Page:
If someone is about to reveal a secret and you use this phrase don’t forget about the dead cat in the bag or the crack of the whip.

Monday, January 23, 2012

Rule of thumb

This phrase is used today to denote a rough estimate or it is used to indicate that a certain rule is the most important to follow.

The origin of this phrase has some controversy and it is not generally known for certainty were it originates. There are a number of different potential origins for this phrase but I will focus on one common explanation. One common explanation has to do with the custom that men were allowed to beat their wife as long as the item that they used was no larger than the man’s thumb.

It appears that this custom was in practice in the 17th century and perhaps even earlier. However, it does not appear that the rule of thumb was ever a set law in Britain or the United States. There was at least one instance where a husband was found innocent because the judge ruled that “the defendant had a right to whip his wife with a switch no larger than his thumb.”1 This case occurred in 1868 in the United States.

As the feminist movement evolved and women were granted more rights this phrase began to change and no longer referred to the beating of a wife. I am glad that this phrase has evolved over time and that its original meaning is no longer the common practice in most Western societies.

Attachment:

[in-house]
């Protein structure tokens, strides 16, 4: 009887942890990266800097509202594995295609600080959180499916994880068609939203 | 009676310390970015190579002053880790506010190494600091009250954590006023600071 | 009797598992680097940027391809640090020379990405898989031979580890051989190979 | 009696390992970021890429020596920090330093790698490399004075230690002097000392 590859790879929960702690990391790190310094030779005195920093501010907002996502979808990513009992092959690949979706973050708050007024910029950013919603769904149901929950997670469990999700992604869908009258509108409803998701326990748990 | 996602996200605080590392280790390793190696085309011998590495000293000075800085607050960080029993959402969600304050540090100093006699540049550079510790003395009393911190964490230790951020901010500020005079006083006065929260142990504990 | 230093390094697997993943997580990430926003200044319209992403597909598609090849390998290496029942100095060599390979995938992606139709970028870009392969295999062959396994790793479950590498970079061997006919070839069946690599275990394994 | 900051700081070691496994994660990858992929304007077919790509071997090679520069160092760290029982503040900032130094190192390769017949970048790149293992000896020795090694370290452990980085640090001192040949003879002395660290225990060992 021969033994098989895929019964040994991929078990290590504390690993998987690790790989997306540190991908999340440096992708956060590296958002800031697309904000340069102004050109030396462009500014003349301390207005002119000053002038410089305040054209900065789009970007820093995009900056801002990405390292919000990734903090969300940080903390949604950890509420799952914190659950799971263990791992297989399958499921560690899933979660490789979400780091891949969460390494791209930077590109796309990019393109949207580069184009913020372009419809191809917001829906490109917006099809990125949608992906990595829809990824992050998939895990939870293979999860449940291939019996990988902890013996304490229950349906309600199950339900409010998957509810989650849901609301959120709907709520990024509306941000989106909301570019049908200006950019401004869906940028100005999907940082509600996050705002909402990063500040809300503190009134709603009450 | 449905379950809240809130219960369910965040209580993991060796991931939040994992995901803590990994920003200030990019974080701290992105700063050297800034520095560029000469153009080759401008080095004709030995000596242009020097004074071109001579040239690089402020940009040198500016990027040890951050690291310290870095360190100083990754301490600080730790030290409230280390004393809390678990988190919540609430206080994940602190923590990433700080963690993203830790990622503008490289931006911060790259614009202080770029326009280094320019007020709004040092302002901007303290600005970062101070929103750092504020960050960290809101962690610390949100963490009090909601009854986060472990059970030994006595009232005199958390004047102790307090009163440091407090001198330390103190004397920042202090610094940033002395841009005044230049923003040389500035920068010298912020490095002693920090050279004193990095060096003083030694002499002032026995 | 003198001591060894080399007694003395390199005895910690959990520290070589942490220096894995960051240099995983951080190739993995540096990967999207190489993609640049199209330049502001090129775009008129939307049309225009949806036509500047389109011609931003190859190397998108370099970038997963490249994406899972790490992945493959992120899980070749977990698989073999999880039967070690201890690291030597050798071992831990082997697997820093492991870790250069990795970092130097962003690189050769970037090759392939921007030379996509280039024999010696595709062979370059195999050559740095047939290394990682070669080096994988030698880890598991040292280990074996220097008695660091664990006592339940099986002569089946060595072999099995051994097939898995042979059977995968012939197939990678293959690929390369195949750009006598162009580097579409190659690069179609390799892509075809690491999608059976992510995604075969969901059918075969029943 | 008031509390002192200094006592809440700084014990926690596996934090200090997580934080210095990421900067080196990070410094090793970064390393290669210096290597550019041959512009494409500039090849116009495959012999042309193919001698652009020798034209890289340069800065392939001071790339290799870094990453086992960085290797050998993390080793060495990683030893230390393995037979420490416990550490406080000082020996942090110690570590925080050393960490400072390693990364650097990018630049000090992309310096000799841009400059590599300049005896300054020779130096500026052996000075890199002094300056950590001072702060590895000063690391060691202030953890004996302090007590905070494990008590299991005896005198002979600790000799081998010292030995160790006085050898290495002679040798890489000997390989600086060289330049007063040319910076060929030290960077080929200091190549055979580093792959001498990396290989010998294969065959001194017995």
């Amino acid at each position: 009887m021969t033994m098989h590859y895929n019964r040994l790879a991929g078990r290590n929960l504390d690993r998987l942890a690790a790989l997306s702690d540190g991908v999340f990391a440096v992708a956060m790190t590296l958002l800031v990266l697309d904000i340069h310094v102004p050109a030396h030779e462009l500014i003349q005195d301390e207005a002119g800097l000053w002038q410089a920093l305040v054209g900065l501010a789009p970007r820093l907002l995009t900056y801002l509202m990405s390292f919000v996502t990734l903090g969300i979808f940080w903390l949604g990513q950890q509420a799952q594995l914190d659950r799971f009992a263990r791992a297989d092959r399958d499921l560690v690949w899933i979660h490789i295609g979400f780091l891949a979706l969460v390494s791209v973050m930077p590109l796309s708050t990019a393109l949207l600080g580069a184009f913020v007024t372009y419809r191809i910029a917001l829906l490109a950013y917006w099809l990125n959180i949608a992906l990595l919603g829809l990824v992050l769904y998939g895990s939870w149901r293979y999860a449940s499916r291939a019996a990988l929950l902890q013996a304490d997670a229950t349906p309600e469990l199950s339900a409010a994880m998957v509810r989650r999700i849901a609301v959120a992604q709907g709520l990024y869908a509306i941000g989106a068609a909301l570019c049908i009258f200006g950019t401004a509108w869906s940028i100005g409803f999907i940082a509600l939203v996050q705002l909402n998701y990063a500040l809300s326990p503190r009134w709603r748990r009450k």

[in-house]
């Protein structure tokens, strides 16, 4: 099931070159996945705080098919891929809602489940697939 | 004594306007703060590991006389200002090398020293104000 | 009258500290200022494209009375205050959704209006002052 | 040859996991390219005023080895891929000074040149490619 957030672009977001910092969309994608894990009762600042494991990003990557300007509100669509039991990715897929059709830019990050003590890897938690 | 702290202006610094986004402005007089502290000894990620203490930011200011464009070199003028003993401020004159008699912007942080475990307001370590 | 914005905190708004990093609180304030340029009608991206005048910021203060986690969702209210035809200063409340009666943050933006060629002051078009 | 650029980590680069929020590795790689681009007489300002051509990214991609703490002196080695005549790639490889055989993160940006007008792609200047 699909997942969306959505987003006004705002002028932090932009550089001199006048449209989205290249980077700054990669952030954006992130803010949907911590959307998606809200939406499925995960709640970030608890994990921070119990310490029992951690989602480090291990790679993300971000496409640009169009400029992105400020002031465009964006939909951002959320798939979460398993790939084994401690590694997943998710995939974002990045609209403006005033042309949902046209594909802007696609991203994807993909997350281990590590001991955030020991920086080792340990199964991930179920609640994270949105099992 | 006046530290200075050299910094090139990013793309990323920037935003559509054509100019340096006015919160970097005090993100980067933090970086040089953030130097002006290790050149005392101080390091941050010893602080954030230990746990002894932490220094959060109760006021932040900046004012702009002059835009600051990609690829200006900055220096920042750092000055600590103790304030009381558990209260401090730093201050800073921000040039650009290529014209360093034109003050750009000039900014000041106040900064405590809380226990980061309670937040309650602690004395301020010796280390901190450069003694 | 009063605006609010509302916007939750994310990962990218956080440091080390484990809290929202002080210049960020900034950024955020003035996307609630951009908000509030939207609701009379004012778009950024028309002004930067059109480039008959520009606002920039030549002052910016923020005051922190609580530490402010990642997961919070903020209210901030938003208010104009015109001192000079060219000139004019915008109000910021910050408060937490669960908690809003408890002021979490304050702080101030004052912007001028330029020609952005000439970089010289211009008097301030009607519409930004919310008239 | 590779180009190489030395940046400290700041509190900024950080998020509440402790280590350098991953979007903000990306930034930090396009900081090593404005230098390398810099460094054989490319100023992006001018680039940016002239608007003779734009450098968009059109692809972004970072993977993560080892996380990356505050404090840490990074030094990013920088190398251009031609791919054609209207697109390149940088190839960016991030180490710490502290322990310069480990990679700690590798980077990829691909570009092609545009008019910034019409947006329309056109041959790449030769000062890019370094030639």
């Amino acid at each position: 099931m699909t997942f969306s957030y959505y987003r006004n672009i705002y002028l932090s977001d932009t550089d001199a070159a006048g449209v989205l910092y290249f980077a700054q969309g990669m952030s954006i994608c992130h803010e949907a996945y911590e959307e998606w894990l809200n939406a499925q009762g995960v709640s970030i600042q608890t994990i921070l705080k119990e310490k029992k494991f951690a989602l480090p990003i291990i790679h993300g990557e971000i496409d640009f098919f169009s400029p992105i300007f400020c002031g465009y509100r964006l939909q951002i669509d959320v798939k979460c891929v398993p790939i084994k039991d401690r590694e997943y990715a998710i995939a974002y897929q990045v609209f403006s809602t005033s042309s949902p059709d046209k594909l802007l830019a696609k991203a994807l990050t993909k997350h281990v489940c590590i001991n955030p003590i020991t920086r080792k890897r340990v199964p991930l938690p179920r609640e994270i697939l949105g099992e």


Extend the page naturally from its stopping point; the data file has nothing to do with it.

Saturday, January 14, 2012

That’ll be the day

Today this term simply means “never” and is used in a number of different circumstances. This line is particularly used by women when asked out by men they do not fancy. Despite its more mundane meaning today this phrase actually has a military origin.

During the First World War Prussian military officers believed in Der Tag (The Day), when the German military would rise to prominence and replace the British as the most important in Europe. Der Tag was a common toast of German officers and it was often the theme of many newspaper articles and books. The phrase became so popular that the British military countered it with “that’ll be the day.” British soldiers also used this phrase to yell across no-man’s land to taunt the Germans. Eventually this phrase became so popular that it was used as the title for songs, books and films.

One popular version of this phrase comes from the song That'll be the Day by Buddy Holly in 1957.

For all the men that are told by women “that’ll be the day” just remember that they are referring to the inconceivability of German military dominance and not any inadequacies that you may have.  

Friday, January 13, 2012

What does that really mean?

Hello everyone,

This blog will highlight some common words or phrases that are used today and describe their origins. When you hear a word or phrase we sometimes ask: "What does that really mean?" Follow this blog and you will learn what these words and phrases once meant.